Whenever I update my Table of Contents it acquires unwanted tabs, and I have to press Ctrl+Q to get rid of them

Article contributed by Dave Rado

Word does like to insert Jason tabs in a TOC for reasons which are often impossible to pin down (i.e. it's a bug). Word 97 is much more buggy that Word 2000 in this respect.

However, here are some gotchas to watch out for:

1.

Make sure you always use the From Template setting in the Insert + Index and Tables dialog (under General/Formats, on the Table of Contents tab); and define your TOC styles as appropriate.

2.

In the style definitions of your TOC styles, on the Modify Style dialog (Format + Style + Modify) – make sure you have the Automatically Update setting switched off.  (It should really be renamed Automatically screw up!).

3.

Make sure the left tab in each of your TOC styles aligns exactly with the hanging indent; and that the right tab aligns exactly with the right margin; if they don't, you'll get a Jason tab (but even if they do you might).

4.

Make sure your heading styles are tab-free – in the case of list numbered heading styles this is only possible of you define the styles programmatically – for each list level, set .TabPosition=wdUndefined.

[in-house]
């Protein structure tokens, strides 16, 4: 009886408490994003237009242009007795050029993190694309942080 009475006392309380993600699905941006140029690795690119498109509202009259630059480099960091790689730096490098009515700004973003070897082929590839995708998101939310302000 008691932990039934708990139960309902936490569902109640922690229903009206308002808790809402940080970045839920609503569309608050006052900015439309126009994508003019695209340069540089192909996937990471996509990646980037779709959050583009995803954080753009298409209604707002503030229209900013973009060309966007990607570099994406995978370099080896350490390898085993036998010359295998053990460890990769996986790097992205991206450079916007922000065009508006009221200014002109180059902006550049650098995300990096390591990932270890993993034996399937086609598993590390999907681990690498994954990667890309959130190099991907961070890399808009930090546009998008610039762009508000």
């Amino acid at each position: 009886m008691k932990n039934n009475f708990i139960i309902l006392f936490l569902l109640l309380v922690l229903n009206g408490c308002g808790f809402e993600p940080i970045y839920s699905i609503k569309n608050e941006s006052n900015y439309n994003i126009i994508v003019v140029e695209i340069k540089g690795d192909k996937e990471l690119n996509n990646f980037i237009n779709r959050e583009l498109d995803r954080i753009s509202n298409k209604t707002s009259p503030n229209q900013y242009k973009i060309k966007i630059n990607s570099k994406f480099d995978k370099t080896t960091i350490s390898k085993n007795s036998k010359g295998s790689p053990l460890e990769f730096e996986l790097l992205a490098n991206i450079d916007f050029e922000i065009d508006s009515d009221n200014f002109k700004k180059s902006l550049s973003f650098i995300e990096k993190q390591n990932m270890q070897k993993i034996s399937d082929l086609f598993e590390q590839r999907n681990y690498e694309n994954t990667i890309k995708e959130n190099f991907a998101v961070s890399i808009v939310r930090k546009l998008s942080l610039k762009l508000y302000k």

If none of those suggestions help, try using the following macro:

Sub UpdateToc()

With ActiveDocument.TablesOfContents(1)
    .Update
    ActiveDocument.Repaginate
    .Update
    .Range.ParagraphFormat.Reset
End With

End Sub

Either assign this macro to a keyboard shortcut or toolbar button – or you could intercept the UpdateFields, FilePrintPreview, FilePrint and FilePrintDefault commands, and put a version of the above code in each macro.

The reason I suggest including two updates in the code is that if the first update makes the TOC go onto an extra page, some of the page numbers in the TOC may become inaccurate. The second update fixes this.

Also if you're using Word 2000, note that Word 2000 insists on applying the hyperlink character style to the TOC when you update it. Goodness knows why, it doesn't display blue or underlined, but if you move your cursor into the TOC you'll see that the Hyperlink style has been applied, although its properties have not! There's no need for this – it's perfectly possible to create a ref field with a /h switch without using the Hyperlink style, and I suspect this feature was introduced by a developer with a severe hangover after a heavy weekend binge. The problem with it is that if anyone ever opens the document in Word 97, the toc will display in blue underlined text – yuk! To fix this, you could amend the above macro to include

With ActiveDocument.TablesOfContents(1)
    .Range.Font.Reset
End With


Click to view Terms of Use page

Click to view Disclaimer page